There is a lot to like about open software, and in some areas, a well-thought-out piece of software can really make a huge impact. A great example of this is the Sigrok project. Creating simple devices that act like a logic analyzer is relatively easy. What’s hard is writing nice software for such a setup including protocol decoders. Sigrok has done it and since it is open, you can add your device and decode your protocol. [GloriousCow] had done the hardware part of interfacing to the 8088 in an IBM PC using an off-the-shelf logic analyzer that uses a customized version of Sigrok. But the output was a CSV file you had to process in a spreadsheet program. The next step: write a decoder for Sigrok to understand 8088 bus cycles.
The post covers the details of writing such a plug-in for Pulseview, the Sigrok GUI. It will also work for the command line interface if you prefer that. The code is in Python.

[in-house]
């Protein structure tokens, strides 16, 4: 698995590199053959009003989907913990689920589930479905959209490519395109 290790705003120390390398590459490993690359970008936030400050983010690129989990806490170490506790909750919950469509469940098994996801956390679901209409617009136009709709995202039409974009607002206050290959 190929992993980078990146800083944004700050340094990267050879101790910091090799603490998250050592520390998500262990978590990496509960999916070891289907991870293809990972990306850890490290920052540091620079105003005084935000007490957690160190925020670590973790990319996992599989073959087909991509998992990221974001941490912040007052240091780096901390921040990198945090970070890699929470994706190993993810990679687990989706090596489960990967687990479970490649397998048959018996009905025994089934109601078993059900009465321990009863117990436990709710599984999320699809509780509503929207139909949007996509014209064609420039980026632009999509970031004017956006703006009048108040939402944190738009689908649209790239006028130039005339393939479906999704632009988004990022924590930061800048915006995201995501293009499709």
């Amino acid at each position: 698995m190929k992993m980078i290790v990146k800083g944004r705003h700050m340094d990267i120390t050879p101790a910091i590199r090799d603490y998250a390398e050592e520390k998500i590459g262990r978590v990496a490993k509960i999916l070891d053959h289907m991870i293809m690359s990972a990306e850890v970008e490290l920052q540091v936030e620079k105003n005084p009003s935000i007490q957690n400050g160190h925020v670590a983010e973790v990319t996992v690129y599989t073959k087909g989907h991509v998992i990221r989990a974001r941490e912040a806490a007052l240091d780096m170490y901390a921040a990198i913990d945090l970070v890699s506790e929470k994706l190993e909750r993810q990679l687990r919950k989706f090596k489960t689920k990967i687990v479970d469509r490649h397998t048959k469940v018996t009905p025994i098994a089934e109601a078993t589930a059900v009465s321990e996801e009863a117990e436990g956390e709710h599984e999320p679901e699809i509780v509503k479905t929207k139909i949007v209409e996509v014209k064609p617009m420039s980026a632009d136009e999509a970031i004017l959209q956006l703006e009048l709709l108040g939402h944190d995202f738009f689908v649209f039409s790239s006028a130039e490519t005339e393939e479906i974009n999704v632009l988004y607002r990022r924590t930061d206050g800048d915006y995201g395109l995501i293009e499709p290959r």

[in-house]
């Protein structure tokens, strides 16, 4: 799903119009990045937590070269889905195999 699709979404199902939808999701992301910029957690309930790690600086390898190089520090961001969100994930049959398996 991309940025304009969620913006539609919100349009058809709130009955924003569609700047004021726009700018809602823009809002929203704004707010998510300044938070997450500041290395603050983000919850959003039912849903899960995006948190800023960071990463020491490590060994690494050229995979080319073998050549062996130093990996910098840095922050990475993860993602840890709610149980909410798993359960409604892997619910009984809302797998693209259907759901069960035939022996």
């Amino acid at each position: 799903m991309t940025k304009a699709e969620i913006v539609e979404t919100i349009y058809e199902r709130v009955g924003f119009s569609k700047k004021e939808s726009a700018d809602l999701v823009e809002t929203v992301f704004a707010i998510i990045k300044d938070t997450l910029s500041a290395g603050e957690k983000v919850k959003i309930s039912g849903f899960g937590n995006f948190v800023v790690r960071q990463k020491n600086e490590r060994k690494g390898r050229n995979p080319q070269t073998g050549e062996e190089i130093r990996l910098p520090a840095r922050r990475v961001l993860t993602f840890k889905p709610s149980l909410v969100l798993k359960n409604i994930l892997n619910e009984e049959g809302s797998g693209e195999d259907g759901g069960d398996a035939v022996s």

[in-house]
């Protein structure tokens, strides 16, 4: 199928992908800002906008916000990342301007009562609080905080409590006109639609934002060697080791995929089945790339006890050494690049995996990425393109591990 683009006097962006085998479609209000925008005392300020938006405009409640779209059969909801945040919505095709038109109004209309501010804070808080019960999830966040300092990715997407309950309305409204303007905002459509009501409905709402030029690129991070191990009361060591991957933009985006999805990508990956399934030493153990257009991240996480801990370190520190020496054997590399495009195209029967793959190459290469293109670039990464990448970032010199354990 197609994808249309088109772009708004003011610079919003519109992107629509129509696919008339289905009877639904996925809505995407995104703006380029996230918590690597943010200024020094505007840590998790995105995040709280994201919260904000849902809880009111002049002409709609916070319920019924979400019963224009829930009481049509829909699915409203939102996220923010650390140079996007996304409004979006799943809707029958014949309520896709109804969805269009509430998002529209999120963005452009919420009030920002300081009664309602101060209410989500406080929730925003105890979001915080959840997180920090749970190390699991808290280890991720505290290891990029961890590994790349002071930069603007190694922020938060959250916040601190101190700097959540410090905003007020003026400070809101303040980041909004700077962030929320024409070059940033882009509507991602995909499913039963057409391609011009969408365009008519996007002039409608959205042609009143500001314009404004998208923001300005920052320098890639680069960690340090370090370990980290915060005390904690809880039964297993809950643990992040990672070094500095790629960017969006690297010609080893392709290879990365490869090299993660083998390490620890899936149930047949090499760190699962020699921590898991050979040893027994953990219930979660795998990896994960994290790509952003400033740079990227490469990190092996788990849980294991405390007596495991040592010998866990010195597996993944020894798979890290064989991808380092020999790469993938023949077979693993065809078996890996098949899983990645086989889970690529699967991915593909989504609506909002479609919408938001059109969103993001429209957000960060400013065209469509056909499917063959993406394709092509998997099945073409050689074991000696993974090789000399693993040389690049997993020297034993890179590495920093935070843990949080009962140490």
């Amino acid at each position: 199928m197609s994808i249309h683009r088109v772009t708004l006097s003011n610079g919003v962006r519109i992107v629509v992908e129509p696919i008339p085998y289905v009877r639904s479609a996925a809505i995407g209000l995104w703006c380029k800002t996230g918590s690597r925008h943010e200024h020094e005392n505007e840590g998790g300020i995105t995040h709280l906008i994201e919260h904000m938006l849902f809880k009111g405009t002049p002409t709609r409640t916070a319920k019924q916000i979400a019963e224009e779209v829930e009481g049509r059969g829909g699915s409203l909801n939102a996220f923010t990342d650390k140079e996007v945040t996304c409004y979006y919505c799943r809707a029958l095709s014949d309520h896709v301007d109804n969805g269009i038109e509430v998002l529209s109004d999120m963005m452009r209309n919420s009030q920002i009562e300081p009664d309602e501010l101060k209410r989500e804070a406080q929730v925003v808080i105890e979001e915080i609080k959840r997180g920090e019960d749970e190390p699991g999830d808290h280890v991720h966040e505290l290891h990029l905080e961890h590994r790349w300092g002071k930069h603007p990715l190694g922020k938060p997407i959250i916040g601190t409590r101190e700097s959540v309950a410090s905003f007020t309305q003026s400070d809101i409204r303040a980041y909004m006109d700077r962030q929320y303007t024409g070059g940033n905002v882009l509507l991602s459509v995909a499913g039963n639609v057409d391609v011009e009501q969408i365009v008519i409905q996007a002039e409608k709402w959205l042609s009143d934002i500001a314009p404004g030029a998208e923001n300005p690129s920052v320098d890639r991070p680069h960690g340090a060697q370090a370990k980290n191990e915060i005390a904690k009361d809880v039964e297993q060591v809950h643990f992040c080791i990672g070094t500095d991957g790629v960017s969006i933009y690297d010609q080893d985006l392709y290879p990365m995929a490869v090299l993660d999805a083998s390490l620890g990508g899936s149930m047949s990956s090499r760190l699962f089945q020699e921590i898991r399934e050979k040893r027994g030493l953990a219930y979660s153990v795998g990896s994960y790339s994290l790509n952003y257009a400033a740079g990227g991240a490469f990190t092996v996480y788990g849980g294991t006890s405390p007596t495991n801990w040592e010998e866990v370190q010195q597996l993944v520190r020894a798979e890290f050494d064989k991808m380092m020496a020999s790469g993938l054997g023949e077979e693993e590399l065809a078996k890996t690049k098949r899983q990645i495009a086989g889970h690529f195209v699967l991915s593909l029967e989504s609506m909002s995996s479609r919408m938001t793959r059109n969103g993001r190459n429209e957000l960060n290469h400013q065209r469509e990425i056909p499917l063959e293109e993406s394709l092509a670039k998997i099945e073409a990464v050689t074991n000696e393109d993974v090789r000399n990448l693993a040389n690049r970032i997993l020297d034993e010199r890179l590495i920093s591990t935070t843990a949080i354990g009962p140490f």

Is this strictly necessary? No. But if you’ve ever tried decoding, say, serial data by looking at traces on a scope, you’ll agree that having the machine do the decoding for you is a boon. Decoding processor states is probably even more challenging so a way to have it done for you is welcome.
The logic analyzer in question, by the way, is a newer version of the DreamSourceLab analyzer we’ve looked at before. If you missed the first part about hooking up the analyzer to start with, we covered that, too.